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NCJ Number: 251953 Find in a Library
Title: Research Brief: Homicide Co-Victimization
Author(s): Sara Bastomski; Marina Duane
Date Published: July 2018
Page Count: 4
Sponsoring Agency: Office for Victims of Crime
Washington, DC 20531
Grant Number: 2016-XV-GX-K006
Sale Source: Office for Victims of Crime
US Dept of Justice
Office of Justice Programs
810 Seventh Street NW
Washington, DC 20531
United States of America
Document: PDF
Type: Issue Overview; Program/Project Description; Report (Grant Sponsored); Report (Technical Assistance)
Format: Document; Document (Online)
Language: English
Country: United States of America
Annotation: This report summarizes facts on the prevalence of persons (“co-victims”) who have lost a family member or friend to homicide, the harms and consequences they experience from the homicide, the nature and availability of services for co-victims, and areas where this domain of victim services needs to improve.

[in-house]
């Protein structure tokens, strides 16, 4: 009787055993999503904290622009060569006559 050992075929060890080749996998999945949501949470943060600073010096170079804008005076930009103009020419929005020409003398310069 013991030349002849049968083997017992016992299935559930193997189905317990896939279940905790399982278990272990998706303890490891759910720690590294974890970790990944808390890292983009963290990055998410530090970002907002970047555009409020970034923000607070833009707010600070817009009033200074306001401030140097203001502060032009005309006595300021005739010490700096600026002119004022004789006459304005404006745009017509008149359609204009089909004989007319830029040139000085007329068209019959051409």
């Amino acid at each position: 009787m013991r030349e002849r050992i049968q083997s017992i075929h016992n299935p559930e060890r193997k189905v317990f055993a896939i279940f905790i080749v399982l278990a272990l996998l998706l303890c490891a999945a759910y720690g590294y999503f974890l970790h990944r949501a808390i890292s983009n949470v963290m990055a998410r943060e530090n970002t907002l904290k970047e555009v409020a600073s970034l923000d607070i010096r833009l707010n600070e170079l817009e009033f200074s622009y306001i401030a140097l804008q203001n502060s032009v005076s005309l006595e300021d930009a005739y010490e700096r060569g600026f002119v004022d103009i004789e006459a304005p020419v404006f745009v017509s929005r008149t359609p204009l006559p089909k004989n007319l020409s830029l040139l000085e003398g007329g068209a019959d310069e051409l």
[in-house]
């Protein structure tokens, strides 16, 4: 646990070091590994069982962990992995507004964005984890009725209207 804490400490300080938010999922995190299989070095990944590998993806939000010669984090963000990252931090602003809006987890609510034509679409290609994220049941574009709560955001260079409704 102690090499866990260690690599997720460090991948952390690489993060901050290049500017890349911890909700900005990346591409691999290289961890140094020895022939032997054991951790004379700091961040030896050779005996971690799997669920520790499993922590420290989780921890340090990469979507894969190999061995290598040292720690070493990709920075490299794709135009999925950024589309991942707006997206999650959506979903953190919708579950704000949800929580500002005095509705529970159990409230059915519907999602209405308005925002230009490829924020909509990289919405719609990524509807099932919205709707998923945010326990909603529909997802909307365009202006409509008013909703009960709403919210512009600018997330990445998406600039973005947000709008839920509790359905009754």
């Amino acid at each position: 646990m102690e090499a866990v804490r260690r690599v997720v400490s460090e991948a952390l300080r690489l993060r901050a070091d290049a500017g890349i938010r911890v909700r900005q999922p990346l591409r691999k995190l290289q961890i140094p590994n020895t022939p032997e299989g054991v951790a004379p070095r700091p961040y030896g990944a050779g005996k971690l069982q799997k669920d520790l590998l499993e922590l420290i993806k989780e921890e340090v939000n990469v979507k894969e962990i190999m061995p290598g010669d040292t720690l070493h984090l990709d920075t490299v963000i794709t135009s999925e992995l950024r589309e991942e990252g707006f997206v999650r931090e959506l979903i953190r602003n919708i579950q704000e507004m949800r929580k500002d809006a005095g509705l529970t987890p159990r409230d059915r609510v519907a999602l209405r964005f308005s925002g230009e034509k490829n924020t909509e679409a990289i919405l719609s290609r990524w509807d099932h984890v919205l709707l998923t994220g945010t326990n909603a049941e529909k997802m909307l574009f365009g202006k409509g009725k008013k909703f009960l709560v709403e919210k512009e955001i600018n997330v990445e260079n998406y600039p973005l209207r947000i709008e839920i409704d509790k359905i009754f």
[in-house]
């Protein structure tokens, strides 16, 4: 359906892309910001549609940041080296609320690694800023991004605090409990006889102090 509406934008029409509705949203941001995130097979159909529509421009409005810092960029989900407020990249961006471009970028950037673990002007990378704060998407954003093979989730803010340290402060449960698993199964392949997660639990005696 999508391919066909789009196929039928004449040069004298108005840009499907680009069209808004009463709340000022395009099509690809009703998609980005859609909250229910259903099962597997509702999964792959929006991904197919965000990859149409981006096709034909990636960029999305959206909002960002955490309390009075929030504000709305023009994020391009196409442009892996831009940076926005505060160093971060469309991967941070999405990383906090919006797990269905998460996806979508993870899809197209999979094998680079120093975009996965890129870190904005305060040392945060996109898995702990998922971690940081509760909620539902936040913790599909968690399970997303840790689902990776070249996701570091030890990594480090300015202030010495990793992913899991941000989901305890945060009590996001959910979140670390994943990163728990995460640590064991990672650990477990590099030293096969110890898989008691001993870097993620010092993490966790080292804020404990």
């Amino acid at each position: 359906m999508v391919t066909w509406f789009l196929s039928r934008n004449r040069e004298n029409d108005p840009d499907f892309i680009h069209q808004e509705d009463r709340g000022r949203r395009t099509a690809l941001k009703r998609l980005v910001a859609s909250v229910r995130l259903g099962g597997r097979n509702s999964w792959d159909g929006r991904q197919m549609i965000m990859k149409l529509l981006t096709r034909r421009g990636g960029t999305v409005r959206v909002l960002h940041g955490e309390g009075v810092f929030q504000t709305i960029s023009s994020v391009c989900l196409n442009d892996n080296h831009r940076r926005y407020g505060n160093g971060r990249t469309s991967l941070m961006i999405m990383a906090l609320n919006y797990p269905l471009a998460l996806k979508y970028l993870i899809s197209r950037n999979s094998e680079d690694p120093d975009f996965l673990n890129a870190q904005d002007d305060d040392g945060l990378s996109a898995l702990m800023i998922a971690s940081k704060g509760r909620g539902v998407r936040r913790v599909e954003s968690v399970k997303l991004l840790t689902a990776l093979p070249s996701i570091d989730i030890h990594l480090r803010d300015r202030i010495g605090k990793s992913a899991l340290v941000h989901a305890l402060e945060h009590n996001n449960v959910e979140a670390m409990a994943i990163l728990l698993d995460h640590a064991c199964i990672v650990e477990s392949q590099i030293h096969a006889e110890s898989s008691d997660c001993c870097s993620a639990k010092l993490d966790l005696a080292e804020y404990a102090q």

Abstract: This report indicates that approximately 1 in 10 Americans will lose a loved one to homicide during their lifetime. Black and Latino individuals are more likely to be co-victims, and they also face more barriers to support services. Although police and court personnel can assist co-victims, lengthy investigations and trials may cause further (“secondary”) trauma. Few services specifically address the distinctive needs of homicide co-victims, and such services are rarely evaluated; however, a group therapy program has shown promise in improving co-victims’ psychological well-being. “Wrap-around” services are recommended for addressing their needs in navigating the media and criminal justice elements of their cases, along with evaluations to determine their effectiveness. 11 references
Main Term(s): Victim services
Index Term(s): Homicide Co-Survivors; Homicide victims; Needs assessment; OVC grant-related documents; OVC Resources
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